The first portion of the tankless water heater inspection is performed in the bathroom. Turn on the hot water at the sink and the tub simultaneously and look at the flow. If the flow appears to be low, mineral deposits might have built up in the tankless coil, and maintenance might be needed. On the other hand, the low flow might reflect a constriction in the distribution piping. Record the fact that there is a low flow on your worksheet as a reminder that the condition must be corrected regardless of the cause.
At the boiler, look at the joints around the tankless heater mounting plate. This is a vulnerable area for leakage. If there are water stains and deposits around the joint, even if you do not see water dripping, maintenance is needed. The deposits tend to self-seal the leak, but this is not a permanent fix. Any movement or vibration of the boiler can cause the deposits to loosen, reactivating the leak. Often, all that is needed is tightening of the mounting bolts around the joint or replacing the gasket around the joint. Look at the inlet and outlet pipes to the heater and the mixing valve (if there is one) for signs of past or current leakage.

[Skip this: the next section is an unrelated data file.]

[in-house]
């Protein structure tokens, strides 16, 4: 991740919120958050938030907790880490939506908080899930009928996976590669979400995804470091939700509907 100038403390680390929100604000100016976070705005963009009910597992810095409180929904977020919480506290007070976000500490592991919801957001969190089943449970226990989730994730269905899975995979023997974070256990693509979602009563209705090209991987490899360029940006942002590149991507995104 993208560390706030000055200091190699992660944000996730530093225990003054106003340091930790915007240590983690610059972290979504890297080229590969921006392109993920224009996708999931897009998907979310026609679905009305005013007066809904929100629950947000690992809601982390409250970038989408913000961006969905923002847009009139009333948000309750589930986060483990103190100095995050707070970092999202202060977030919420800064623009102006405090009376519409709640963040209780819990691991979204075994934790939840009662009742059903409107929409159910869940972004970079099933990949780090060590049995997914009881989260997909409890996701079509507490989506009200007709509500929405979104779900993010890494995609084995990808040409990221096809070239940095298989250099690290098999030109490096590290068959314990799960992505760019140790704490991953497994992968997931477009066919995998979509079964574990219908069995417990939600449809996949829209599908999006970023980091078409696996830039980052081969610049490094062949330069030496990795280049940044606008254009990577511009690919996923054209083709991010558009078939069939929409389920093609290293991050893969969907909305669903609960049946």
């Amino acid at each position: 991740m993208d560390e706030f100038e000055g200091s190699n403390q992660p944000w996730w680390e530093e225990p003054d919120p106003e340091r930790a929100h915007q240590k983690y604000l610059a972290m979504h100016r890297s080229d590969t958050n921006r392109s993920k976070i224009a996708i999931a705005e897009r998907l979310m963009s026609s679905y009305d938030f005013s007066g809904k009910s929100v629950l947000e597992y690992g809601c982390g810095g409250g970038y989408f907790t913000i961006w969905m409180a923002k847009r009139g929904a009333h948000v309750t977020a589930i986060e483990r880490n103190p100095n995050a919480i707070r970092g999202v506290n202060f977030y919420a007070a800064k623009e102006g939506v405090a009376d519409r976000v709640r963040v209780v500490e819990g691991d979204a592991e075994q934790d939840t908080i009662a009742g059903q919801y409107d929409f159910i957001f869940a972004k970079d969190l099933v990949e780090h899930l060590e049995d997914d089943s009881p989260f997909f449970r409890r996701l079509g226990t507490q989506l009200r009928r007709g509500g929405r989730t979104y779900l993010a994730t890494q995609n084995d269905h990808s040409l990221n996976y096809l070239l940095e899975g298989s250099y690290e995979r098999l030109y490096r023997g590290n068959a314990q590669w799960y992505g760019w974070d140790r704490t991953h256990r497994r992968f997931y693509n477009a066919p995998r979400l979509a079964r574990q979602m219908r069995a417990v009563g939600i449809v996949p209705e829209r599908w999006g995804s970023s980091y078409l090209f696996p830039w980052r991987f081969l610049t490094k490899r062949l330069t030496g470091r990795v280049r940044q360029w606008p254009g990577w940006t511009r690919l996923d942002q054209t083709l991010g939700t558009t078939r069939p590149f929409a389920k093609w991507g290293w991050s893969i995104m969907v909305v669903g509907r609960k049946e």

The temperature of the boiler water that heats the domestic hot water is controlled by an aquastat. You can check the operation of the aquastat by opening one of the hot-water faucets. After a while, the temperature of the boiler water will drop to a point where the aquastat will cause the oil or gas burner to fire. Tankless coils are designed to operate with a boiler-water temperature of about 200° F. Look at the boiler-mounted thermometer when the burner fires. If the boiler-water temperature is less than 180° F, the aquastat may be in need of adjustment. In some homes, the aquastat is intentionally set lower. This, of course, will result in a lower hot-water temperature.
Look for a temperature-pressure relief valve on the hot-water outlet line of the tank-less coil. If there is a storage tank associated with the tankless coil, the relief valve might be located on the tank. A temperature-sensitive relief valve is a necessary safety control and is normally factory-set to discharge when the domestic hot water reaches a scalding temperature. If you do not find a relief valve, record the fact on your worksheet as a reminder to have one installed after you move in.